The 68 misericords date from 1520, a greater number than in any English cathedral. The intricate carvings are on the underside of the seats which were tipped up to reveal a small ledge – sufficient support for the canons who stood during long services.
Misericords, or mercy seats, were hinged wooden seats placed in the choir stalls of medieval churches which, when tipped up, presented a ledge for the user to rest on when attending long services. Beneath the ledge were carved figures. Beverley Minster has 68 misericord seats, the largest number of any church in the country. Carved in 1520, they are most probably the work of the Ripon School of Carvers and represent the final flowering of skilled medieval woodcarving.
Each misericord has a central carved scene with supporters on either side. Sometimes the supporters seem to add comment to the central scene while at other times they are purely decorative. Subjects include scenes from the Bestiary, medieval life, animals as musicians and also as musical instruments (there is a scene of a dog being played like a bagpipe), emancipated women and their feeble husbands, dancing fools in the tradition of the Feast of Fools (a tradition still active in early 16th century Beverley) and a man muzzling a bear.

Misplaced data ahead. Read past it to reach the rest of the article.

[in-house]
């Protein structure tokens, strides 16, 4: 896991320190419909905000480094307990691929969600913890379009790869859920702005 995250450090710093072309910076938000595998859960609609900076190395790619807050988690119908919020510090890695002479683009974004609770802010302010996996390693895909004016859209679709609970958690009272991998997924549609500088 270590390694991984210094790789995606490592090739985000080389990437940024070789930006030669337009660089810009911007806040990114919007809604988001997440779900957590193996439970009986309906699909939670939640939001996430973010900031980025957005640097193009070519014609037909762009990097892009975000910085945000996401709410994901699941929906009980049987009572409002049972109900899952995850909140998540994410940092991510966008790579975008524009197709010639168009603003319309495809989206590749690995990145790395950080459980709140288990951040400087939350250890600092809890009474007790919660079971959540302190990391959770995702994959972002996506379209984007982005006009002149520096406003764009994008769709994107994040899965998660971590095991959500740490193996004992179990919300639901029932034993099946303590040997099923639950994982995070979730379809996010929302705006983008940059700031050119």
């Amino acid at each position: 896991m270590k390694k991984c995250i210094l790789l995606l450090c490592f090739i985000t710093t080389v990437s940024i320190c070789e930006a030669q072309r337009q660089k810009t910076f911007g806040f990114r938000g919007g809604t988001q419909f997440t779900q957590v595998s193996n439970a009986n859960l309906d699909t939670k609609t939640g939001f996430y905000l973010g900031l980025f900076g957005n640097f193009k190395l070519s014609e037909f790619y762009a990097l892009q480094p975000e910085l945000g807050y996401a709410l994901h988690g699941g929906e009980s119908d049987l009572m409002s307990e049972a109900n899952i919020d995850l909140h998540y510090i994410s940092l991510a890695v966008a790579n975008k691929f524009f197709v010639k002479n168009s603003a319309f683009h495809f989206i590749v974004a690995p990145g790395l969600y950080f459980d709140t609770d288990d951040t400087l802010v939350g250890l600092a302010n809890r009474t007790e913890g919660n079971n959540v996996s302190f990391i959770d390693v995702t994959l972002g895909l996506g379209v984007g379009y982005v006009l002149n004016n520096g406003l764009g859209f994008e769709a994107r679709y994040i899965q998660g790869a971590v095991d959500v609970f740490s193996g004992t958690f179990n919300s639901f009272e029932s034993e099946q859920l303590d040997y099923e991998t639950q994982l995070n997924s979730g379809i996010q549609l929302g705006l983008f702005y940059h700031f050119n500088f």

One of the most prominent seats is the familiar figure of the fox, holding a rosary (an indication that he is a Dominican friar) preaching to a bunch of silly geese (the congregation of the church). Another scene shows the geese hanging the fox.